The Patient Advice and Liaison Service (PALS) provide a confidential service that is designed to help patients get the most from the NHS. They can tell you more about the NHS complaints procedure and they may be able to help you to resolve your complaint informally.


What is ICAS?

The Independent Complaints Advocacy Service (ICAS) is a national service which supports people who wish to make a complaint about their NHS care or treatment. Although a national service, ICAS is delivered by 3 voluntary sector organizations: The Carers Federation, POhWER and South of England Advocacy Project.


What if my local NHS Trust refuses to follow the terms of my Advance Statement/Decision?

An advocate or someone close to you could challenge this by arguing that doctors were not acting in line with your wishes and/or your best interests. If the matter went to court, they would listen and take account of your views and those of the NHS Trust in order to decide whether the Trust is acting in your best interests or not.


What legal action can I take?

There are a number of legal options open to patients in dispute with their doctor(s) and/or hospital. For example, a ‘pre action protocol’ provides a legal framework for resolving disputes between patients and their healthcare provider. Also, a ‘judicial review’ can be pursued when someone wishes to challenge a decision or action by a public body, and all other forms of appeal have been exhausted. However, it is strongly advised that legal advice is sought from a solicitor specialising in public health law before any legal action is taken.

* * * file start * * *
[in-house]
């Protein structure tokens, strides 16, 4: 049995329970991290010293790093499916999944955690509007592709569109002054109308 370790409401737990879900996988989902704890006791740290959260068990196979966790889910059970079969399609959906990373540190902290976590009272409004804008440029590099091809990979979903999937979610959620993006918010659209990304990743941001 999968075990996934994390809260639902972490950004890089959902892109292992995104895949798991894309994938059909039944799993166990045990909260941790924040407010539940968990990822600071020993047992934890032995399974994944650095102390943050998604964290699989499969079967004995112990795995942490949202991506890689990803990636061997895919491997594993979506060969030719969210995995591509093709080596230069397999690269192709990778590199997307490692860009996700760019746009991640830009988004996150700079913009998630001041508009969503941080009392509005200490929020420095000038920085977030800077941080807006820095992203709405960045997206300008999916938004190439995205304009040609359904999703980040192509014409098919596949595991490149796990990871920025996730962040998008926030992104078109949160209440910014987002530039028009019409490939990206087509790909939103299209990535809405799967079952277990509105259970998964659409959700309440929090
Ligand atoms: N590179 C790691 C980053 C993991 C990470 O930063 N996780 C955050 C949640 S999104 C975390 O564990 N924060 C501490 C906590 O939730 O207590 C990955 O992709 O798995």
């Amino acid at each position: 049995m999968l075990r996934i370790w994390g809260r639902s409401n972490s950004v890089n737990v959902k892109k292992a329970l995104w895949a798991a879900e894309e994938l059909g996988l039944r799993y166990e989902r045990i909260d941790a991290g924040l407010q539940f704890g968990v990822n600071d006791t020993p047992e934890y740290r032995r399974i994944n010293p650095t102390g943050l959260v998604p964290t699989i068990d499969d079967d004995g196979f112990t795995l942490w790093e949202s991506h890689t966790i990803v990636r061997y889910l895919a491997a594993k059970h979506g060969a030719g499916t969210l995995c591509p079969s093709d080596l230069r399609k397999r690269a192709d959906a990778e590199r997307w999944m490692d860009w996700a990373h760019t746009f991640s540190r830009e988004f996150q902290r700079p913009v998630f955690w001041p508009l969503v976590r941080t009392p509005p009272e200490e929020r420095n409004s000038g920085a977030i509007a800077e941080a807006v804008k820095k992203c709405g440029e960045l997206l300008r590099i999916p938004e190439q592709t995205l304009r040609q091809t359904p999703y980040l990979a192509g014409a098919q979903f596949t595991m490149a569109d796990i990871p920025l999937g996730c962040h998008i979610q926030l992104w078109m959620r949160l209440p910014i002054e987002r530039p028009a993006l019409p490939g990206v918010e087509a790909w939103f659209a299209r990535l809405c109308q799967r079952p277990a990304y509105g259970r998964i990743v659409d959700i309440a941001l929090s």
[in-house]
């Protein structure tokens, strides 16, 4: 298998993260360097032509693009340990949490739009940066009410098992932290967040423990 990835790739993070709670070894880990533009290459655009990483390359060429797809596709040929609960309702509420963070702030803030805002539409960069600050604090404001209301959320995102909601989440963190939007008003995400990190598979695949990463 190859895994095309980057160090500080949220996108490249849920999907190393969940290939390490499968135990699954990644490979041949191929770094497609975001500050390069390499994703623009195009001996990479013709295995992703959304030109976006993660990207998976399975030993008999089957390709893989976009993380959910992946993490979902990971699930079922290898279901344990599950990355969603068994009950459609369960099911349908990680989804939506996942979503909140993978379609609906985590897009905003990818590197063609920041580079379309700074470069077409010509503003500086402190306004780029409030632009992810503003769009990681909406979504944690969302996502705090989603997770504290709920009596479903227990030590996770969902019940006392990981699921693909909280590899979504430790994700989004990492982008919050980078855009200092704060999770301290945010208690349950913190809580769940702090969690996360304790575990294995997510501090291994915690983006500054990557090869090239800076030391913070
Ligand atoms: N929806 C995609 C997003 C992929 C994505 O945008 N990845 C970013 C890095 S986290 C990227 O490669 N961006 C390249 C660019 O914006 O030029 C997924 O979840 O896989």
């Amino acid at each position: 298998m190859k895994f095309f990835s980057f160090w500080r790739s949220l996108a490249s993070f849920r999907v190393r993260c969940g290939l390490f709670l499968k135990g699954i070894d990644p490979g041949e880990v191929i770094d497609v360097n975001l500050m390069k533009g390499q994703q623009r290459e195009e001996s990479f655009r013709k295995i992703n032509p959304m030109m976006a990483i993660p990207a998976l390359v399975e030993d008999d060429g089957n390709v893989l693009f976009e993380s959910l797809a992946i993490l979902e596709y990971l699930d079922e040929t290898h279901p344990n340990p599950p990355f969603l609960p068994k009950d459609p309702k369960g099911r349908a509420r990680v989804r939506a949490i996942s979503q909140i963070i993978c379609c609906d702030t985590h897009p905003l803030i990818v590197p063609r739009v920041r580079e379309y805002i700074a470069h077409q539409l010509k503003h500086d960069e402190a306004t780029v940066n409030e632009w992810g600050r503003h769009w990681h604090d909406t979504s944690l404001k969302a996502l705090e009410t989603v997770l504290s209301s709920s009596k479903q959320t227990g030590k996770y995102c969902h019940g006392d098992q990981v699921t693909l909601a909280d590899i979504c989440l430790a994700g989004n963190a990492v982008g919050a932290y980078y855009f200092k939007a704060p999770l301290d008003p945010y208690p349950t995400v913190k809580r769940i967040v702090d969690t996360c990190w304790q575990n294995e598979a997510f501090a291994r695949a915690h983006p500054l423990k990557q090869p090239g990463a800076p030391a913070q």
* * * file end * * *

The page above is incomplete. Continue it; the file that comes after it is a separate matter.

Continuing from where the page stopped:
Where can I get more information and support?

We have listed contact details for all the organisations mentioned in this resource. In addition, The Disability Law Service runs a national telephone helpline and campaign groups such as ‘Not Dead Yet’ and ‘Care Not Killing’ are valuable sources of information. Also, the Law Society can provide you with details of solicitors specialising in public health law.



British Medical Association:

Tavistock Square, London WC1H 9JP

Tel: 0207 387 4499 Web:


The Royal College of Nursing:

20 Cavendish Square, London, W1G 0RN

Tel: 020 7409 3333 Web:


Parliamentary & Health Service Ombudsman:

Millbank Tower, London SW1P 4QP

Tel: Helpline: 0345 015 4033 Textphone/Minicom: 0300 0614298

Email: phso.enquiries [at]



The Mental Capacity Act 2005:

More information and copies of the Act and the code of practice can be obtained from: The Office of the Public Guardian, PO Box 16185 Birmingham B2 2WH

Tel: 0300 456 0300 Textphone: 0115 934 2778

Email: customerservices [at]



The Patient Advice and Liaison Service:

c/o Staffordshire Moorlands Community & Voluntary Services, Bank House,

20 St Edward Street, Leek, Staffordshire ST13 5DS



Independent Complaints Advocacy Service (ICAS) The Carers Federation: (provides ICAS in the North West, North East, East Midlands, Yorkshire and Humberside), 1 Beech Avenue, Sherwood Rise, Nottingham NG7 7LJ.

Tel: 0115 985 8485 Email: info [at]




(provides ICAS in the West Midlands, London and the East of England), Carol Warren House, Lonsdale Road, Stevenage, Hertfordshire SG1 5DZ

Tel: 01438 727192



South of England Advocacy Projects:

(SEAP provides ICAS in the South East and South West of England),

7th Floor Cavendish House Breeds Place, Hastings East Sussex TN34 3AA

Tel: 0330 440 9000

Email: info [at]



The Resistance Campaign:



Not Dead Yet:



Care Not Killing:



Disability Law Service:

39-45CavilStreet, London, E1 2BP

Tel: 020 7791 9800

Minicom: 020 7791 9801

Email: advice [at]



The Law Society:

113 Chancery Lane London WC2A 1PL

Tel: 020 7242 1222